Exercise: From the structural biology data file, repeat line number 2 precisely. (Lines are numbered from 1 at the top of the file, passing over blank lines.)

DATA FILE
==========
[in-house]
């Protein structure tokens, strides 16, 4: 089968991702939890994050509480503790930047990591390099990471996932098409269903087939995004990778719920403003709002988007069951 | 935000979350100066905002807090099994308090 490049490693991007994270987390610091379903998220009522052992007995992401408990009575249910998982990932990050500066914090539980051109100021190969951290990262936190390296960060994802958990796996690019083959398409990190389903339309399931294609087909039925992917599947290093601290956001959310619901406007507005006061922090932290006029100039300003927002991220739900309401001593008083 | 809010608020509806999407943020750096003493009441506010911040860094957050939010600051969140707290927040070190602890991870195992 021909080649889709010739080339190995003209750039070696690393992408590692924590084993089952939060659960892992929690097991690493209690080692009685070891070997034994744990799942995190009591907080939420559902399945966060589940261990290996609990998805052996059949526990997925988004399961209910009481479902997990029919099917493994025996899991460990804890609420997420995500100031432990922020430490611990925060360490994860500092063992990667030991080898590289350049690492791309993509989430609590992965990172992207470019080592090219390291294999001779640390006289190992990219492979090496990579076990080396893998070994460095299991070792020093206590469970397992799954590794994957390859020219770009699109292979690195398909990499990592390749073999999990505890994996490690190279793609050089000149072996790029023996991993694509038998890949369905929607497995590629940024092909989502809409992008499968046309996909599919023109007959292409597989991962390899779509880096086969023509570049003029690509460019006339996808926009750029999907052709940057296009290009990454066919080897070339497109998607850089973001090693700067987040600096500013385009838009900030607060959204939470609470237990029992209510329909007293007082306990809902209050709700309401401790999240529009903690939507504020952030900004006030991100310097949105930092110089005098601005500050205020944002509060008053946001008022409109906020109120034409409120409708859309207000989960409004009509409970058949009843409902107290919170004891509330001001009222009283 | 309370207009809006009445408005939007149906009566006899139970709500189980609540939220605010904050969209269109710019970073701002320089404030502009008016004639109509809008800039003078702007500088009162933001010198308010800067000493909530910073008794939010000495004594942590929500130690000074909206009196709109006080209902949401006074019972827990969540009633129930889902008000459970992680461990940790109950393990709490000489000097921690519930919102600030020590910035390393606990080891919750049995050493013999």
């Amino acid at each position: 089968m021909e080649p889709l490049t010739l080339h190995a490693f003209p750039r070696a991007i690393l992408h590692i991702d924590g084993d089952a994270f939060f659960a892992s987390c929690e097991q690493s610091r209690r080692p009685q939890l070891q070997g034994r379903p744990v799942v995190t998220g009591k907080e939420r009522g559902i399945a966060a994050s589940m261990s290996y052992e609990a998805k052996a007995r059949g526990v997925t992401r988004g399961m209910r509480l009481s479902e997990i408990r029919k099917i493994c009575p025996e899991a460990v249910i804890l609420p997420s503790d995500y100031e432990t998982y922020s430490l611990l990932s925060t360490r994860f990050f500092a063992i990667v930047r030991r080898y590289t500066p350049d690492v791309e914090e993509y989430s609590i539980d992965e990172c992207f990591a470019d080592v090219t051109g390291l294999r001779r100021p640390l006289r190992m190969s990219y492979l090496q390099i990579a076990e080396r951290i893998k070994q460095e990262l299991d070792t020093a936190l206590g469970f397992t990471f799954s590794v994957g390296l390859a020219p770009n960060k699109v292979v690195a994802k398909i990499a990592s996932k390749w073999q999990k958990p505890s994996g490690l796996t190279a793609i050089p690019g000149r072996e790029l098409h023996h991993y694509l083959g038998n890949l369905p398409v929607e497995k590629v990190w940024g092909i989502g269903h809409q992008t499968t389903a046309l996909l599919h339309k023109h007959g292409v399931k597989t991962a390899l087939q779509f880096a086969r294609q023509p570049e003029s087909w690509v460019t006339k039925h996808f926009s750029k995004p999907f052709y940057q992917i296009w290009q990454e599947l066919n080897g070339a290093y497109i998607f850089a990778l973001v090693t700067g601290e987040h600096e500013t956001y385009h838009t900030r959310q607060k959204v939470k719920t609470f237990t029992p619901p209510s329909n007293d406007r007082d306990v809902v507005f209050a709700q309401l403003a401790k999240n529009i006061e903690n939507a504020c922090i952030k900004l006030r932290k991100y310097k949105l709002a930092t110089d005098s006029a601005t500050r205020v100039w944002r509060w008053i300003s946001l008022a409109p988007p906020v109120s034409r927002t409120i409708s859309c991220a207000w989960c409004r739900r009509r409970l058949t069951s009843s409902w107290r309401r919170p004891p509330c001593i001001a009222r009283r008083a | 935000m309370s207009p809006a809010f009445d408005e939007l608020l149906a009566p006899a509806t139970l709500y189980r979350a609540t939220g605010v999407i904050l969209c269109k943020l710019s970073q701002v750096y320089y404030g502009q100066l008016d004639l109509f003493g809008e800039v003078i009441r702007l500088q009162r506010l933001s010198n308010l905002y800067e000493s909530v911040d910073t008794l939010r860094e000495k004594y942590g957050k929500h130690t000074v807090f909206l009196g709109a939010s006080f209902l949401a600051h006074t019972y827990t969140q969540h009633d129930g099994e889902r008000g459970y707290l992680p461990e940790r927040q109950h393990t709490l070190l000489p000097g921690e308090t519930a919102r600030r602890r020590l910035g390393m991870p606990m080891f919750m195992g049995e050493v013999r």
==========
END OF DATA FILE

């Protein structure tokens, strides 16, 4: 089968991702939890994050509480503790930047990591390099990471996932098409269903087939995004990778719920403003709002988007069951 | 935000979350100066905002807090099994308090 490049490693991007994270987390610091379903998220009522052992007995992401408990009575249910998982990932990050500066914090539980051109100021190969951290990262936190390296960060994802958990796996690019083959398409990190389903339309399931294609087909039925992917599947290093601290956001959310619901406007507005006061922090932290006029100039300003927002991220739900309401001593008083 | 809010608020509806999407943020750096003493009441506010911040860094957050939010600051969140707290927040070190602890991870195992 021909080649889709010739080339190995003209750039070696690393992408590692924590084993089952939060659960892992929690097991690493209690080692009685070891070997034994744990799942995190009591907080939420559902399945966060589940261990290996609990998805052996059949526990997925988004399961209910009481479902997990029919099917493994025996899991460990804890609420997420995500100031432990922020430490611990925060360490994860500092063992990667030991080898590289350049690492791309993509989430609590992965990172992207470019080592090219390291294999001779640390006289190992990219492979090496990579076990080396893998070994460095299991070792020093206590469970397992799954590794994957390859020219770009699109292979690195398909990499990592390749073999999990505890994996490690190279793609050089000149072996790029023996991993694509038998890949369905929607497995590629940024092909989502809409992008499968046309996909599919023109007959292409597989991962390899779509880096086969023509570049003029690509460019006339996808926009750029999907052709940057296009290009990454066919080897070339497109998607850089973001090693700067987040600096500013385009838009900030607060959204939470609470237990029992209510329909007293007082306990809902209050709700309401401790999240529009903690939507504020952030900004006030991100310097949105930092110089005098601005500050205020944002509060008053946001008022409109906020109120034409409120409708859309207000989960409004009509409970058949009843409902107290919170004891509330001001009222009283 | 309370207009809006009445408005939007149906009566006899139970709500189980609540939220605010904050969209269109710019970073701002320089404030502009008016004639109509809008800039003078702007500088009162933001010198308010800067000493909530910073008794939010000495004594942590929500130690000074909206009196709109006080209902949401006074019972827990969540009633129930889902008000459970992680461990940790109950393990709490000489000097921690519930919102600030020590910035390393606990080891919750049995050493013999």